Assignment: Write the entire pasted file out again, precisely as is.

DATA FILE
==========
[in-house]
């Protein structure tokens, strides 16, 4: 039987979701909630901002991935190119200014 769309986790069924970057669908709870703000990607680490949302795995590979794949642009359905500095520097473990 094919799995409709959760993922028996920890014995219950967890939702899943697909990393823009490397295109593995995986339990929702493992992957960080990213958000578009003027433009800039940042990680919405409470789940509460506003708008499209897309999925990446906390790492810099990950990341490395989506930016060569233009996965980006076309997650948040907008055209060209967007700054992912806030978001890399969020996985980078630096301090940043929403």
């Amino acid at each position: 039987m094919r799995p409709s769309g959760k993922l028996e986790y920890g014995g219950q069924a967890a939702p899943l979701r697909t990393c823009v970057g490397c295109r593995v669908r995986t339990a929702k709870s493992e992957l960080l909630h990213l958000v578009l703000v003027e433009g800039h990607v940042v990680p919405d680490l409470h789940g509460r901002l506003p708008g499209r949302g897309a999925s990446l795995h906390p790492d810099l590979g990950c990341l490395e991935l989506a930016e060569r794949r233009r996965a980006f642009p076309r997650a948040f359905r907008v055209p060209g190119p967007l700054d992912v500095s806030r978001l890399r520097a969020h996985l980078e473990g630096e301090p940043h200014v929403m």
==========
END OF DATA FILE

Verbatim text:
[in-house]
């Protein structure tokens, strides 16, 4: 039987979701909630901002991935190119200014 769309986790069924970057669908709870703000990607680490949302795995590979794949642009359905500095520097473990 094919799995409709959760993922028996920890014995219950967890939702899943697909990393823009490397295109593995995986339990929702493992992957960080990213958000578009003027433009800039940042990680919405409470789940509460506003708008499209897309999925990446906390790492810099990950990341490395989506930016060569233009996965980006076309997650948040907008055209060209967007700054992912806030978001890399969020996985980078630096301090940043929403």
């Amino acid at each position: 039987m094919r799995p409709s769309g959760k993922l028996e986790y920890g014995g219950q069924a967890a939702p899943l979701r697909t990393c823009v970057g490397c295109r593995v669908r995986t339990a929702k709870s493992e992957l960080l909630h990213l958000v578009l703000v003027e433009g800039h990607v940042v990680p919405d680490l409470h789940g509460r901002l506003p708008g499209r949302g897309a999925s990446l795995h906390p790492d810099l590979g990950c990341l490395e991935l989506a930016e060569r794949r233009r996965a980006f642009p076309r997650a948040f359905r907008v055209p060209g190119p967007l700054d992912v500095s806030r978001l890399r520097a969020h996985l980078e473990g630096e301090p940043h200014v929403m």